11 things to know about the Harvey Weinstein trial, which starts today

Everything we know so far about the explosive Harvey Weinstein trial, which kicks off today.

11 things to know about the Harvey Weinstein trial, which starts today
[Photo: Stephanie Keith/Getty Images]

In the past two years, Harvey Weinstein has gone from a powerful, if diminished, Hollywood overlord to a global pariah and avatar for predatory men in every industry.


So far, the 67-year old former producer has not been convicted of any of the sexual misconduct charges for which he’s been accused. (More than 80 women in total have made allegations about incidents that span decades.) Weinstein’s status may soon change, as the criminal trial against the disgraced producer kicks off today in New York.

It was Weinstein’s downfall, wrought by Pulitzer Prize-winning exposés in The New York Times and The New Yorker, that ushered in the #MeToo movement and a new era of accountability for predatory men. The Weinstein trial may end up serving as a (further) bellwether for what that accountability actually looks like in the most extreme cases.

In advance of the trial, 25 of Weinstein’s accusers, including high-profile women like Rose McGowan and Rosanna Arquette, wrote in a joint statement: “The world will be watching as Harvey Weinstein walks into court to stand trial for a fraction of the egregious crimes he has committed.”

Here are 11 things to know about the trial ahead.

  • The trial, which takes place in New York State Supreme Court in Manhattan, is expected to last approximately six weeks.
  • Weinstein has pleaded not guilty to felony charges that he raped a woman in a Manhattan hotel room in 2013 and performed a forcible sex act on a second woman in 2006. He has been out on $1 million bail since May.
  • He faces a maximum of life in prison if convicted of the most serious charge, felony predatory sexual assault, of which he is facing four counts. He is also up against one count of criminal sexual act in the first degree, one count of first-degree rape,  and one count of third-degree rape.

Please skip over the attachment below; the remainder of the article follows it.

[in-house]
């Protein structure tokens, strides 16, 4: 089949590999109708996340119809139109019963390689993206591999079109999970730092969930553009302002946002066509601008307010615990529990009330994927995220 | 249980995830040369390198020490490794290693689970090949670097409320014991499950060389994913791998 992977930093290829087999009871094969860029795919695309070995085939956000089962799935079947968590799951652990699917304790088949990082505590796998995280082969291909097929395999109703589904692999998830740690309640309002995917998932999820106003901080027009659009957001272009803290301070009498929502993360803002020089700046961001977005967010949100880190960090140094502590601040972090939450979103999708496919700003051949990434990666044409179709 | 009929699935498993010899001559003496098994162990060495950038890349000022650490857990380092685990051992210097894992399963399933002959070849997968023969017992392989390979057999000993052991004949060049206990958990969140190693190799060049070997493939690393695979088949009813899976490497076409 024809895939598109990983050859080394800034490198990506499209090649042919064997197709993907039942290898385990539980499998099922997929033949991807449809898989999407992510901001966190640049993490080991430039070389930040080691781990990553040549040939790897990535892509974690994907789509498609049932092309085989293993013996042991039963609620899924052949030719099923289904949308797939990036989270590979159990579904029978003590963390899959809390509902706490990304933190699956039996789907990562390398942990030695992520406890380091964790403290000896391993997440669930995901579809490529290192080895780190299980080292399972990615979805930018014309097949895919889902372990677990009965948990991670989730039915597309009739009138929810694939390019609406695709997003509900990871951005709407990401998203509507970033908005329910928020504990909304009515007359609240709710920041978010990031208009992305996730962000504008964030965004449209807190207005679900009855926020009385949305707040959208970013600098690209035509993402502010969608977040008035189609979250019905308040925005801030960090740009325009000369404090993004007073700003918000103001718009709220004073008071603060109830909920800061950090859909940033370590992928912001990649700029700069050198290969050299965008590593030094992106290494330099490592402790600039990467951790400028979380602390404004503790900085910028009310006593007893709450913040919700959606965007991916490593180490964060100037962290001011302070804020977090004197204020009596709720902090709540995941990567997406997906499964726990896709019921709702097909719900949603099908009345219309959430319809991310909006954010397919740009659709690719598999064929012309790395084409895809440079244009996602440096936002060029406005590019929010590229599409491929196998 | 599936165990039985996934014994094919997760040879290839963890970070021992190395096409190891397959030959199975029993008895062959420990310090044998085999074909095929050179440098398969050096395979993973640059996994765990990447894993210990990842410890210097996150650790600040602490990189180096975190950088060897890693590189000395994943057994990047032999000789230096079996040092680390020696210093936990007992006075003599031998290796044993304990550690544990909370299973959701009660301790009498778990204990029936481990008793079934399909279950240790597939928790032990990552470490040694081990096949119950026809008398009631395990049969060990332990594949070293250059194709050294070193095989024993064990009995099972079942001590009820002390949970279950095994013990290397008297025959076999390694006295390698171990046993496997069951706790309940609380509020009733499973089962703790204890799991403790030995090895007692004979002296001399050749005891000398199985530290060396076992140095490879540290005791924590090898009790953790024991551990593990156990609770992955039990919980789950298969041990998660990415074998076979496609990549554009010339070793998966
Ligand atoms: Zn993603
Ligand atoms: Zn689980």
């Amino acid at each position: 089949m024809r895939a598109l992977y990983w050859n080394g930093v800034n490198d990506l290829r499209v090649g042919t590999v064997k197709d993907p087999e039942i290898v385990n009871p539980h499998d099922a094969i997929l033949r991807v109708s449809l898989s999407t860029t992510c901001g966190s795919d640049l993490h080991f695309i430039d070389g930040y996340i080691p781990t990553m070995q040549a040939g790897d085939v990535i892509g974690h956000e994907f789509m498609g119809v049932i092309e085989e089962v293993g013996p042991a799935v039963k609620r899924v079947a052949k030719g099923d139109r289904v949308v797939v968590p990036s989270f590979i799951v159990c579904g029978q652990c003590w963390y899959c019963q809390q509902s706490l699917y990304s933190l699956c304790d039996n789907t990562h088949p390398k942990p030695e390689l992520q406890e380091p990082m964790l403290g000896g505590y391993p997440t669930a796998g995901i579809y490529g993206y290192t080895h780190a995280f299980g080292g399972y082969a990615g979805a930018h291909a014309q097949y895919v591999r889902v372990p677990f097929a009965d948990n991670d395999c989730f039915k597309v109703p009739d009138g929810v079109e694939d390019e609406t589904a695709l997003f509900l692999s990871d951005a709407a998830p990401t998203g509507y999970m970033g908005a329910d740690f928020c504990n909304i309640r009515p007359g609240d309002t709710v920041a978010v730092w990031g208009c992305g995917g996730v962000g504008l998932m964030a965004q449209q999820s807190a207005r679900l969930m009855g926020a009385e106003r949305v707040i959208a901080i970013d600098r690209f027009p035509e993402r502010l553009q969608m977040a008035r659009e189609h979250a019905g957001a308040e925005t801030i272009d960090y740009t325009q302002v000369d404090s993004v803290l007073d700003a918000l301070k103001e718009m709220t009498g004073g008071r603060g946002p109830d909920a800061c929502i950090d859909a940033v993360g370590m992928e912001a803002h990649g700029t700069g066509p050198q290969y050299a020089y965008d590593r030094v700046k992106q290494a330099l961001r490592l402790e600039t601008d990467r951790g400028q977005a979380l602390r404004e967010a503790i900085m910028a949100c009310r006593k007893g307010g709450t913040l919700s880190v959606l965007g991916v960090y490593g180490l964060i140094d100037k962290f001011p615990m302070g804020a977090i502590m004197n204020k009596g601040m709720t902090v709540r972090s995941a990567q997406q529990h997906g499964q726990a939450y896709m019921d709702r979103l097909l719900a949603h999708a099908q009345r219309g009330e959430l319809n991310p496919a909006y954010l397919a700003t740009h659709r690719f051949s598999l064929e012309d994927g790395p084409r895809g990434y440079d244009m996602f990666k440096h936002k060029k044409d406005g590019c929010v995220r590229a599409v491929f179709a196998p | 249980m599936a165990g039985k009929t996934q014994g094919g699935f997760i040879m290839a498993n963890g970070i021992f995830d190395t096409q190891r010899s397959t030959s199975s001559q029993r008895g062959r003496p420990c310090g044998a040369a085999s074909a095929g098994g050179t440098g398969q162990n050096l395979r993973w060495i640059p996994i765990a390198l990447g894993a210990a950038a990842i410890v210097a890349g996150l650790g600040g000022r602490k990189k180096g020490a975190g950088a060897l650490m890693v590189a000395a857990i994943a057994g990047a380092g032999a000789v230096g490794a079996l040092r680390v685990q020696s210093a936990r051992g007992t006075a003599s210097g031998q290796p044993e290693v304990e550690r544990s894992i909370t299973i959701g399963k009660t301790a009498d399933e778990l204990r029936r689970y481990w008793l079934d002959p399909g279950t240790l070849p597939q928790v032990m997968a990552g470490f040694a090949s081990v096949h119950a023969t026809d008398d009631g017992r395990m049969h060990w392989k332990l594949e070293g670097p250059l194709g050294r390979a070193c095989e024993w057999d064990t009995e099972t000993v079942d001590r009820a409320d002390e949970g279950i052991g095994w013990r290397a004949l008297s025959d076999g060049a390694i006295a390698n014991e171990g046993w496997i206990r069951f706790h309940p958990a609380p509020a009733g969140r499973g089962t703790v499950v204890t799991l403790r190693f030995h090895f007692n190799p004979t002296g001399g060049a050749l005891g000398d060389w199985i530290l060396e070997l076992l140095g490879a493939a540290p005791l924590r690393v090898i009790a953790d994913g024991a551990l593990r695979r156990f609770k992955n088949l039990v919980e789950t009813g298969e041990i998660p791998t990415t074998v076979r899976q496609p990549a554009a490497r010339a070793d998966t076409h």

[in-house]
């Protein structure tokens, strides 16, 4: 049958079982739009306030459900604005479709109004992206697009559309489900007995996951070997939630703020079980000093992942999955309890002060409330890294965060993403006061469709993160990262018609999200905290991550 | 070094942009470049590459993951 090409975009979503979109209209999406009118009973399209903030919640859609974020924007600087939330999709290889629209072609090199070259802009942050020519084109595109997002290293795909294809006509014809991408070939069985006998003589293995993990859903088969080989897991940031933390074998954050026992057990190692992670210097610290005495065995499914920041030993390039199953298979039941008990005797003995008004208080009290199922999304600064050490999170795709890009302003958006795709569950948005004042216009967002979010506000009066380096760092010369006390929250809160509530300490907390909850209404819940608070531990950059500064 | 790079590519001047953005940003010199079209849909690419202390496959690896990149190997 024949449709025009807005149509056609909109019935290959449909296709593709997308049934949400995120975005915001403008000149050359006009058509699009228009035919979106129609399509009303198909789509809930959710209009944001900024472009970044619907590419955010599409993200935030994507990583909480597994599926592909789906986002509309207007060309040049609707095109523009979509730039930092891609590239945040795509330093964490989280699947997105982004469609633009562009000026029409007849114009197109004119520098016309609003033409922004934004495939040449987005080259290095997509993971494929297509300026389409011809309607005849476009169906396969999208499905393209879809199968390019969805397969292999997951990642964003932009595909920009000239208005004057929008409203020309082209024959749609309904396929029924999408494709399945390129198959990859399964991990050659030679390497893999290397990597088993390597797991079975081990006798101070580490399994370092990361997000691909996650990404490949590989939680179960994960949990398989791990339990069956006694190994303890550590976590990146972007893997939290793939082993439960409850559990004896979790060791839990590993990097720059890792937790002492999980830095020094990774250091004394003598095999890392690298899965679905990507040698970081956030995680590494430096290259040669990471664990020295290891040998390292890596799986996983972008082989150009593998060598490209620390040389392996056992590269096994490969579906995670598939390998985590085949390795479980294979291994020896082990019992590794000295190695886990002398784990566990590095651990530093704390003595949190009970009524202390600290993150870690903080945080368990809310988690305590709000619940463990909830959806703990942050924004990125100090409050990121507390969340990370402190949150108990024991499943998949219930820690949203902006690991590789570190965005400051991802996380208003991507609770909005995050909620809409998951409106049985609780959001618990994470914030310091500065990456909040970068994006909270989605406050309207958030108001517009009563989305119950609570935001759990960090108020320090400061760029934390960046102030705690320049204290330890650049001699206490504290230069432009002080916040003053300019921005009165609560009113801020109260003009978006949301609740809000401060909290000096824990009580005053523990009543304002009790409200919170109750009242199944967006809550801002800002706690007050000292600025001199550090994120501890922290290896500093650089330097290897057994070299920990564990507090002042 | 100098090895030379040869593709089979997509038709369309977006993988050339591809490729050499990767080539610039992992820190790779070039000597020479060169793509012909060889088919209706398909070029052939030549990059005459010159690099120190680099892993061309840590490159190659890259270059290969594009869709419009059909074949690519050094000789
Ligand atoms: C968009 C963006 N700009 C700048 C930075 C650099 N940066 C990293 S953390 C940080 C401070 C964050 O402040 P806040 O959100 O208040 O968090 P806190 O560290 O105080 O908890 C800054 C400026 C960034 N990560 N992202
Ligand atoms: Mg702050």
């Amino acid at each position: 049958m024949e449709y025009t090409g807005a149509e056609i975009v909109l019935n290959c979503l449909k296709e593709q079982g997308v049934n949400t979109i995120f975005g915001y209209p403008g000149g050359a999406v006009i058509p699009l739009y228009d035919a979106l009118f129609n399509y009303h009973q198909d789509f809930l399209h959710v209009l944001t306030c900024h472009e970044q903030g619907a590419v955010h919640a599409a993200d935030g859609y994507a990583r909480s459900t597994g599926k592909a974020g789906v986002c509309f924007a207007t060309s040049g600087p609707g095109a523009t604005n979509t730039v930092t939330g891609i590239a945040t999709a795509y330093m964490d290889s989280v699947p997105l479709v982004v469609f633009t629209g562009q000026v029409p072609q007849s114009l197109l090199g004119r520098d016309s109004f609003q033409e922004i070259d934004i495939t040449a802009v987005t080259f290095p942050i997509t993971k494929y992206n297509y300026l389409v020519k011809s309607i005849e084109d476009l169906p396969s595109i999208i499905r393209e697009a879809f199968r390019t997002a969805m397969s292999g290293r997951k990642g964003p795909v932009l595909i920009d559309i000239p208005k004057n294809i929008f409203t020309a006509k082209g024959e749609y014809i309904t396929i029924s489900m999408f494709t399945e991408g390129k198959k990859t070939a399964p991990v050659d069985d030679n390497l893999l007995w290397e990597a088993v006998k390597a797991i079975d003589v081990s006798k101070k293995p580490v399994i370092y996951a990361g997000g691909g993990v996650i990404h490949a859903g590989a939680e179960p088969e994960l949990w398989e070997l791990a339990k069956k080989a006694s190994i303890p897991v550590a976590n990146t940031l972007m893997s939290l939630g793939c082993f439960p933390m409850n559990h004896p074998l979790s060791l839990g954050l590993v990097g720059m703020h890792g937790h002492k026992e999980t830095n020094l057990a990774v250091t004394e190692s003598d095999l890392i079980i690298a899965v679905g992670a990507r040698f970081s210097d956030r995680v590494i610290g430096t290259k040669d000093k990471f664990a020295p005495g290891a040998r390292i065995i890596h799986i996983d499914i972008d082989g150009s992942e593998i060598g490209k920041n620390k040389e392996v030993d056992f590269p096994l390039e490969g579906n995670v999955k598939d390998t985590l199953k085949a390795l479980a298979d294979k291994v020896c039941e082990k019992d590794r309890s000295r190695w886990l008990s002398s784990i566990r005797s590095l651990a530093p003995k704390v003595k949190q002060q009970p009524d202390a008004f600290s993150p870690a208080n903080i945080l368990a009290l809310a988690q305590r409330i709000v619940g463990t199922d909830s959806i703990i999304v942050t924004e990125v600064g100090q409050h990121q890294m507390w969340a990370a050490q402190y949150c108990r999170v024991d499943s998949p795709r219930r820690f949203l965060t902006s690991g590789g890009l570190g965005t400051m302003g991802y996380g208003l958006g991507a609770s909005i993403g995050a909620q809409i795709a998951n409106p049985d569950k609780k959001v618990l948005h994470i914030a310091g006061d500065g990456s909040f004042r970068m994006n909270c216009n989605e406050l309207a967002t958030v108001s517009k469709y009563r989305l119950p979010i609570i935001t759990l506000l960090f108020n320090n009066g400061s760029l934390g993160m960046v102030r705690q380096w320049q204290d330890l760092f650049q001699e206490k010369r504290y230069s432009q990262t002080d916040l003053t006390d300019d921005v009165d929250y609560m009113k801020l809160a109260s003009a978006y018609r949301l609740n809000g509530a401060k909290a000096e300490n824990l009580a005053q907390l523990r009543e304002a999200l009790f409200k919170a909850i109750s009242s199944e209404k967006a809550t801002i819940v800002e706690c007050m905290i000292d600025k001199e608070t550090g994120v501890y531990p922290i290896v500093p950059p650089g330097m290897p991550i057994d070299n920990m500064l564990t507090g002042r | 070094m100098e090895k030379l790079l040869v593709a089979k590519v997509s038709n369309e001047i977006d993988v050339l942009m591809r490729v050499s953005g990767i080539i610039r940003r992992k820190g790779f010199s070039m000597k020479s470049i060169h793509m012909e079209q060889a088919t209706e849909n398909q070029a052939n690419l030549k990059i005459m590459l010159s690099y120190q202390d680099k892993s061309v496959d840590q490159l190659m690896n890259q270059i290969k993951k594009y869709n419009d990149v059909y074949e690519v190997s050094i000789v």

• Weinstein settled a civil suit with 30 of this accusers this past December, for $25m.
  • The players in the criminal trial include lead prosecutor Joan Illuzzi-Orbon, who has something to prove considering Manhattan D.A. Cy Vance’s checkered history of suspicious leniency toward Weinstein, and Weinstein trial attorneys Arthur Aidala and Donna Rotunno, the latter of whom has claimed she has proof that the sexual activity in question was consensual. New York Supreme Court Judge James Burke, a former prosecutor, is presiding over the trial.
  • It remains uncertain which of Weinstein’s accusers are participating in the trial. Judge Burke has made public scant few court documents so far, in an effort to keep potential jurors impartial.
  • Media outlets did not take the information-fog lightly; more than a dozen major publications challenged the sealing of the court record.
  • Cameras are forbidden from taping the trial, although a limited number of journalists will be on hand to cover it.
  • According to The Hollywood Reporter, three “prior bad act” witnesses, including actor Annabella Sciorra, are also expected to take the stand, along with Weinstein Co. production assistant Mimi Haleyi and an as yet unknown third accuser. The idea is to show “propensity evidence” that reveals Weinstein acted in a pattern, the strategy that finally helped convict Bill Cosby.
  • One accuser who will certainly not be participating is actor Lucia Evans, whose allegation was marred when the lead detective in it was investigated for witness tampering.
  • It remains unclear whether Weinstein himself will testify. According to The Hollywood Reporter, “most observers believe the decision will be made during the trial, depending on whether Weinstein’s attorneys determine his testimony is necessary.”